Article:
1. DavidMck on March 3, 2015 at 4:23 am

    Damn @mcquilkin. Awesome stuff. Gonna throw some of this into the mix with my rugby players, curious to see where they’re at in regards to posture and position through these movements. My guess is not where they need to be. This is some top shelf shit right here. Thanks once again.

    • Tex McQuilkin on March 3, 2015 at 5:56 am

      Don’t feel a rush to throw these at your girls. This is where you go once the movements in Reeducation are mastered. We then challenge that posterior chain dominance with these dynamic movements. The jam squat is INVALUABLE in teaching female athlete how to load their posterior chain. Once they get that down, throw these at them.

  2. DavidMck on March 3, 2015 at 7:10 am

    Heard. Jam squats.

  3. Ingo B on March 4, 2015 at 8:58 am

    Tex, when is a good time to work these movements in? Pre warm up? Post strength, but pre-conditioning/accessory? Extra Credit?

    • Tex McQuilkin on March 5, 2015 at 4:27 pm

      These are after mastery of sagittal plane posterior loading. The most optimal introduction to them in training is post warm-up and pre strength when the athlete is freshest. Once the athlete is proficient in these, we can add the stress of fatigue. Have them inbetween squat sets, following heavy pulls (post-strength/pre-condo), or following a condo/LATT/sprints.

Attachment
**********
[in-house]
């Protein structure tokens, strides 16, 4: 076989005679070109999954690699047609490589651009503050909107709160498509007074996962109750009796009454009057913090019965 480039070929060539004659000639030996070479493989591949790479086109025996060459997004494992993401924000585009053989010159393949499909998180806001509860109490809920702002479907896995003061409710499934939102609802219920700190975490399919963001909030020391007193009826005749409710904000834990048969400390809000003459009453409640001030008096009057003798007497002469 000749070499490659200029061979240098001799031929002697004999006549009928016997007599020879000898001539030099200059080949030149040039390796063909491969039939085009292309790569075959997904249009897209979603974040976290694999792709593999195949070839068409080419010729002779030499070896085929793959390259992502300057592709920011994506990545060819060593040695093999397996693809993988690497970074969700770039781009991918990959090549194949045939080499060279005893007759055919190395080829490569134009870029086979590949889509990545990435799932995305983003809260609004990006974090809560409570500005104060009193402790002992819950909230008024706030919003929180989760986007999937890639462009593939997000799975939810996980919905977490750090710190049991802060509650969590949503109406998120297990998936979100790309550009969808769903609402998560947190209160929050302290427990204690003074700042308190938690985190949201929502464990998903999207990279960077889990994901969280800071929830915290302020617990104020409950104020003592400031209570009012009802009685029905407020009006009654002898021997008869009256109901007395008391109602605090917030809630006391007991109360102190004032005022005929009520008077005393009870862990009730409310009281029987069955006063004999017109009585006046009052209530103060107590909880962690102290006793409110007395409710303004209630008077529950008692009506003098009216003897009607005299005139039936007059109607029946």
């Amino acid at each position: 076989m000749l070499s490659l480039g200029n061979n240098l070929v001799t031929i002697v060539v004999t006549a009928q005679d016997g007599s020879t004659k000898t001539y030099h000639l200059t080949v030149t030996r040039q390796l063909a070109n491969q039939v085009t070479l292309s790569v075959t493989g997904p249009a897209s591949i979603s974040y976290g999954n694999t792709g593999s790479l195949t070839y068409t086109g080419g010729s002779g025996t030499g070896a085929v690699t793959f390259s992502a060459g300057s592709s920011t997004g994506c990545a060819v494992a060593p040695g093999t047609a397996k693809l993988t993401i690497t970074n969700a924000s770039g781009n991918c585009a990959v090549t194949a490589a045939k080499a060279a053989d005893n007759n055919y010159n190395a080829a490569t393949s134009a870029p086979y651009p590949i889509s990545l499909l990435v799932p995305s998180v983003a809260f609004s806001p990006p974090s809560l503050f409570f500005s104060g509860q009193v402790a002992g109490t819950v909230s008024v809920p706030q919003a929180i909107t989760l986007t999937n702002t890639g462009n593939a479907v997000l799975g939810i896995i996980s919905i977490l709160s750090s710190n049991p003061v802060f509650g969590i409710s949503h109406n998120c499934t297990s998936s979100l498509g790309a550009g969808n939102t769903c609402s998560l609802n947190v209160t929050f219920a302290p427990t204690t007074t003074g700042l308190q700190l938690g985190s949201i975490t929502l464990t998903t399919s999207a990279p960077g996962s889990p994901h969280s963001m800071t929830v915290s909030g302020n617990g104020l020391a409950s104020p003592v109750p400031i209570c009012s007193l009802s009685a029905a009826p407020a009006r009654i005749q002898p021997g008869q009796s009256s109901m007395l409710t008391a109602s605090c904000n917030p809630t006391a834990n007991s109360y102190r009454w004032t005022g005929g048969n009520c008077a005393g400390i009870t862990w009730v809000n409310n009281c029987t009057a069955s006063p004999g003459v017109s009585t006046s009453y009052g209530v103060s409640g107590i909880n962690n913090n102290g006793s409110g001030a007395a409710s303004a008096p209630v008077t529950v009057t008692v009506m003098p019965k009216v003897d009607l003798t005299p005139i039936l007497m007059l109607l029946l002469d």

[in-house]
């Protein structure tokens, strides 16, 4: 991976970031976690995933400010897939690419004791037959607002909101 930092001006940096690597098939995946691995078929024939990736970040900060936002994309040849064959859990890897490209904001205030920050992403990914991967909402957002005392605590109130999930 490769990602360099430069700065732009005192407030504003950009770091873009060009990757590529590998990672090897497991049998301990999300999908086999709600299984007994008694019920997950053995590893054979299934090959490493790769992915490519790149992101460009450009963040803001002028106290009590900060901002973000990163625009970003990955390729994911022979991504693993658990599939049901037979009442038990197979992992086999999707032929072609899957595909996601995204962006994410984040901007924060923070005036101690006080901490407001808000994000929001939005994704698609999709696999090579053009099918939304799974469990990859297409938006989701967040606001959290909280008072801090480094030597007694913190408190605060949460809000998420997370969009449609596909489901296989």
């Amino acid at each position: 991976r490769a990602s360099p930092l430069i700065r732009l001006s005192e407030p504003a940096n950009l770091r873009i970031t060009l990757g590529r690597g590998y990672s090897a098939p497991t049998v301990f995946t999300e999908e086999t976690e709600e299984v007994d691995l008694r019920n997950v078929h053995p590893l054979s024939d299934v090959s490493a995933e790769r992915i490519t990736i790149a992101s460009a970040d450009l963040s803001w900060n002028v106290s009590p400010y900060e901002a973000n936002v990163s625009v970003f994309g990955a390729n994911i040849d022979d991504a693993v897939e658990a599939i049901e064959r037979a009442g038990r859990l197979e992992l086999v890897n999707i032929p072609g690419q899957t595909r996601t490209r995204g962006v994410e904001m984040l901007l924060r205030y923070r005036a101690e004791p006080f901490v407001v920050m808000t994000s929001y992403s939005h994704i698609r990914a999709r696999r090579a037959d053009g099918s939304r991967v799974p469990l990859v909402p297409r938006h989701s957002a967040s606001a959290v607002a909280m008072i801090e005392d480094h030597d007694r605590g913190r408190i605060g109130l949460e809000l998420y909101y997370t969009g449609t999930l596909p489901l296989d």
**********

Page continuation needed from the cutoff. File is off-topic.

4. menacedolan on March 5, 2015 at 4:07 pm

    Excellent work again!!

    While your lower half looks like an old school, sturdy A frame building, with female athletes I would want to bring their feet in a bit to reduce valgus stress due to an increase in Q angle. Thoughts?

    • Tex McQuilkin on March 5, 2015 at 4:24 pm

      I concur, Dennis. Each athlete’s set up will vary a few degrees, especially between male and females. With females, we have to fight harder to train posterior chain dominance because they’re at a higher risk for ligament and quad dominance than males. Finding the proper set up that allows females to push their butt back into their hammies is the first step in any prevention/reeducation program. The A-frame shown above is a much better starting point than what is being taught (or not) right now. Start there and work in or out for the safest/most optimal position per female.